Linguistic commentary from a guy who takes things too literally

Phonics, Phonetics, and Variation

Posted by Neal on August 3, 2008

Wow, August. Why, it’s just about time for back to school. I finally got around to sorting through all Adam’s schoolwork from last year, throwing out the boring stuff that didn’t highlight his creativity or personality. One of the items that survived the culling was an illustration with the caption “When I am 100 years old…” He had completed the sentence with “I will be dead”, and drawn a tombstone. Another one was his personal timeline, with six milestones of his life illustrated on a big laminated piece of construction paper. Starting first grade is the last item; in the middle are a couple of family vacations and cat acquisitions; and at the beginning is “I was born”, illustrated with the story his mom tells him about the day he was born. Specifically, about how he peed on the doctor when he was lifted up. All the caption says is “I was born”; the rest is told in the full-color pencil-and-crayon picture. I can see from the fading on parts of the construction paper that this one must have been up on the wall on display for a while.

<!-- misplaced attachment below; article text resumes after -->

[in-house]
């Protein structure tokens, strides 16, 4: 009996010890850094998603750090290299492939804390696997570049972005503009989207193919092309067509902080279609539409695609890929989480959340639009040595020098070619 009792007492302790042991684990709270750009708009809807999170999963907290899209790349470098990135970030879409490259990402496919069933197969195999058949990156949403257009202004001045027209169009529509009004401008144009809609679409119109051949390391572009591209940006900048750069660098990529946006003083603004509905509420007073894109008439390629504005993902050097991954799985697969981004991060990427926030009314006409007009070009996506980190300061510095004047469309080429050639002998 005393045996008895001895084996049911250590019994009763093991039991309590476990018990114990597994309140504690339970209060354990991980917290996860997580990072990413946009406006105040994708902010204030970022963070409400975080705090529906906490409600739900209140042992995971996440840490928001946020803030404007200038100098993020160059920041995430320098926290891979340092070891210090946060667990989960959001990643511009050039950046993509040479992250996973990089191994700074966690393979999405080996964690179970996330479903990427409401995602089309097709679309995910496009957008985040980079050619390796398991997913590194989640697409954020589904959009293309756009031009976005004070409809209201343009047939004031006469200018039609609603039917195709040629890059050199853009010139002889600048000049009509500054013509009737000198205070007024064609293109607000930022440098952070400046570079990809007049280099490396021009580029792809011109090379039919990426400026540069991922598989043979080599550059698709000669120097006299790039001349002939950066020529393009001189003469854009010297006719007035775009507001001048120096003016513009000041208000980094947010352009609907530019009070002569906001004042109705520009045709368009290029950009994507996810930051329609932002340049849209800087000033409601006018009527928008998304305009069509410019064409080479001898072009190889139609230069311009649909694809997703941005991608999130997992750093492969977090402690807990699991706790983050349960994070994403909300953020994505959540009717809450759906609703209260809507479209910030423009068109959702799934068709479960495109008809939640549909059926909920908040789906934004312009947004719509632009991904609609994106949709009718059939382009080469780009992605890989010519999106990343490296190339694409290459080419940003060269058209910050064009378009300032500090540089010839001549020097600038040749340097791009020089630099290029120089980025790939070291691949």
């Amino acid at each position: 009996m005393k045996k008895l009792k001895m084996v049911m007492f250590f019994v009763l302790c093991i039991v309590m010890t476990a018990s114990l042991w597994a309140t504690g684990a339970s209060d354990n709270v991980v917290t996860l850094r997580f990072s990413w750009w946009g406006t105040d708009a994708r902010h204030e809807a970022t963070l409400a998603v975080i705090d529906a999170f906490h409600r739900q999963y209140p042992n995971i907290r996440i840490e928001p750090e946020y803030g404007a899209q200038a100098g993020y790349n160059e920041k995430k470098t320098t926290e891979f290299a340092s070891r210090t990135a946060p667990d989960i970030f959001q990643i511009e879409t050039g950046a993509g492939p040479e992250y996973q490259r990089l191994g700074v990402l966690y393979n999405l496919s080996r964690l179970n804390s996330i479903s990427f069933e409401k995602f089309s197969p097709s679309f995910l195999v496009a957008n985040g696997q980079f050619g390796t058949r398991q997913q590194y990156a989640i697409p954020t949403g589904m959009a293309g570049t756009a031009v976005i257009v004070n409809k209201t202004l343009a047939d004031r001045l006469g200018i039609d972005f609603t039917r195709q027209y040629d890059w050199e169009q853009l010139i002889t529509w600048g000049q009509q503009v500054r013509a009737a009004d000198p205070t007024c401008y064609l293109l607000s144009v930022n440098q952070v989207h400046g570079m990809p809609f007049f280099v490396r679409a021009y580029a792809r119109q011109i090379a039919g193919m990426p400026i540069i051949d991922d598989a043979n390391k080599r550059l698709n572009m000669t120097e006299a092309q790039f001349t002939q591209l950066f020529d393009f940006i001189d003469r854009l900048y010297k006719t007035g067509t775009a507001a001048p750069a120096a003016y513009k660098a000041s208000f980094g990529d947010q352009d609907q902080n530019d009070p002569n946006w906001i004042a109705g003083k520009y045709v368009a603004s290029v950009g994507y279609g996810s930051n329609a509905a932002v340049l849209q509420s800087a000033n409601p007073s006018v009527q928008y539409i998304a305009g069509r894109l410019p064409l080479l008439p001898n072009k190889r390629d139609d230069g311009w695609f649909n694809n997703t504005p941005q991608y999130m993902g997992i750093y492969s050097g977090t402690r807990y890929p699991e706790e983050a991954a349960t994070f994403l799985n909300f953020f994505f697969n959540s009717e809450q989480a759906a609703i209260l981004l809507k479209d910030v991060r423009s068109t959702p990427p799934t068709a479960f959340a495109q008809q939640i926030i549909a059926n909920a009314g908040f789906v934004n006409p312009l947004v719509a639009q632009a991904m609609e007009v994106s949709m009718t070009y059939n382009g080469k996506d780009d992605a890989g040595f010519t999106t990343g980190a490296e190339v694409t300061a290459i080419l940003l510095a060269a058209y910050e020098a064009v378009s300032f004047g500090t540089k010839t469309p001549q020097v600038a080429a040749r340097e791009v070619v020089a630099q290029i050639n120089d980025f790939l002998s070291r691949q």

I poured a whole boxful of Adam’s less memorable schoolwork into the recycle bin yesterday, but I’m still hanging on to his spelling worksheets for a little while, because I’ve been curious about how a number of phonetic issues are handled in phonics-based instruction. One unit is called “Words with /ɘ/”, and it lists these words:

together, calendar, automobile, dinosaur, Canada, address, animal, simple, wrinkle, special, whistle, purple, tickle, blizzard, winter, summer, chapter, whether, wander, United States of America